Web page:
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Latinas/os on the East Coast

A Critical Reader


Edited By Yolanda Medina and Ángeles Donoso Macaya

Latinas/os on the East Coast: A Critical Reader provides a comprehensive overview of established and contemporary research and essays written about communities that represent the Latina/o diaspora on the East Coast of the United States. Collectively, it contributes to the historical, cultural, political, and economic dynamics that affect the Latinas/os’ lived experience of the country. Analyzed through an interdisciplinary lens, this reader offers a critical examination of the policies and the practices that affect the following current and emerging themes and topics: History; Ethnicity and culture; Immigration, transnationalism, and civil rights; Education; Health; Women’s studies; Film and media studies; Queer studies; Literature; Visual and performing arts.
This book is an indispensable resource for scholars, researchers, educators, undergraduate and graduate students, as well as any individual, group, or organization interested in issues that affect Latinas/os in the United States in current times.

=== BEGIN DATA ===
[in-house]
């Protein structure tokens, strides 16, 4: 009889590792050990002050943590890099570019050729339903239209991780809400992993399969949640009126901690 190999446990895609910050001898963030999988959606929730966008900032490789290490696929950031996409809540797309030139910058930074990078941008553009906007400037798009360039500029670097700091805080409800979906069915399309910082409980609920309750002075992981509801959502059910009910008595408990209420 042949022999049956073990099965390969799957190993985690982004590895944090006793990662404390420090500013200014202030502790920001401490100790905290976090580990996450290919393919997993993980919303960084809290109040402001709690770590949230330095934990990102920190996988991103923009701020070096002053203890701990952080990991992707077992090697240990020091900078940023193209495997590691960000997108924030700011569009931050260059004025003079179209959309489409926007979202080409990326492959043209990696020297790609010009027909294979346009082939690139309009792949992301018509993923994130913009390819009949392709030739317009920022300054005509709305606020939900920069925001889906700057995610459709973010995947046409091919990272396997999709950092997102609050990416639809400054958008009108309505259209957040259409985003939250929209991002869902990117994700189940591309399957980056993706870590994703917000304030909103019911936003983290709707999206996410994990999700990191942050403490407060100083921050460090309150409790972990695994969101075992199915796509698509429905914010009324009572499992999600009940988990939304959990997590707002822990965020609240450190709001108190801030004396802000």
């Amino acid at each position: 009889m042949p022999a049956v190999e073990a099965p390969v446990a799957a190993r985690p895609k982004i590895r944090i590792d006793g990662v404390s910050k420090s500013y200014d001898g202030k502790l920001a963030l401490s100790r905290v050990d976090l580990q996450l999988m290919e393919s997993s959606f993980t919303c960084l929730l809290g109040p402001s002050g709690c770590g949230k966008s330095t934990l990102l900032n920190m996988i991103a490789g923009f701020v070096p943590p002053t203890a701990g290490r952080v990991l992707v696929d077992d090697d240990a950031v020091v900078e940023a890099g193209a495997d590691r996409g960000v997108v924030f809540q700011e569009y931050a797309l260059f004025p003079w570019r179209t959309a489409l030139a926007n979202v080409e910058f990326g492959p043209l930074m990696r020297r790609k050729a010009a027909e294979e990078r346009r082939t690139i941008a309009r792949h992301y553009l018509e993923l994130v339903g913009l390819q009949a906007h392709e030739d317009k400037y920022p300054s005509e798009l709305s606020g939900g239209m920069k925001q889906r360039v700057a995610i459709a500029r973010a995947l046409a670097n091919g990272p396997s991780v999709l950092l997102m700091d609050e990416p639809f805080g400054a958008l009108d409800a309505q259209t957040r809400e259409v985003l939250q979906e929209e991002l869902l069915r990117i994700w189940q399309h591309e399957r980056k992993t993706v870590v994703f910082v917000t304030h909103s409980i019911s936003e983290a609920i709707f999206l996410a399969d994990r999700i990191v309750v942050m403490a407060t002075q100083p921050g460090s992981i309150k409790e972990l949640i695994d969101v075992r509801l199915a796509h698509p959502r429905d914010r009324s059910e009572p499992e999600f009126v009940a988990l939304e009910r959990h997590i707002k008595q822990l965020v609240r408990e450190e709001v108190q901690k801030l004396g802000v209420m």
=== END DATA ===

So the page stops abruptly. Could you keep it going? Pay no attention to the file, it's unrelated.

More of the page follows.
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Daniel Enrique Pérez

The representation of Latina/os in film and the media in the United States has a multilayered and vexed history. Besides feeling compelled to address the lack of representation, Latina/os in the industry have had to contend with combating negative stereotypes that have long and stubborn roots. Furthermore, despite the fact that Latina/os have participated in, and made important contributions to, virtually all segments of U.S. society throughout the history of the United States (e.g., socioeconomic, political, and cultural), we have yet to figure into the national imaginary and cultural heritage of the United States as anything other than foreigners. Our true heritage and contributions remain deeply embedded beneath a sea of lies and omissions regarding who we are and the contributions we have made. There are at least two main factors that have played a significant role in shaping the representation of Latina/os in the visual culture and media of the United States: (1) the lack of visibility or virtual erasure of Latina/o heritage and identities in cultural production, and (2) the distortion or misrepresentation of the limited depictions of Latina/o heritage and identities that do manage to make their way into the visual culture and media of the United States. The essays included in this section address both of these issues; they compel the reader to rethink Latina/o heritage and identity in the United States by documenting and examining the representation of Latina/os in film, media, and other forms of cultural...

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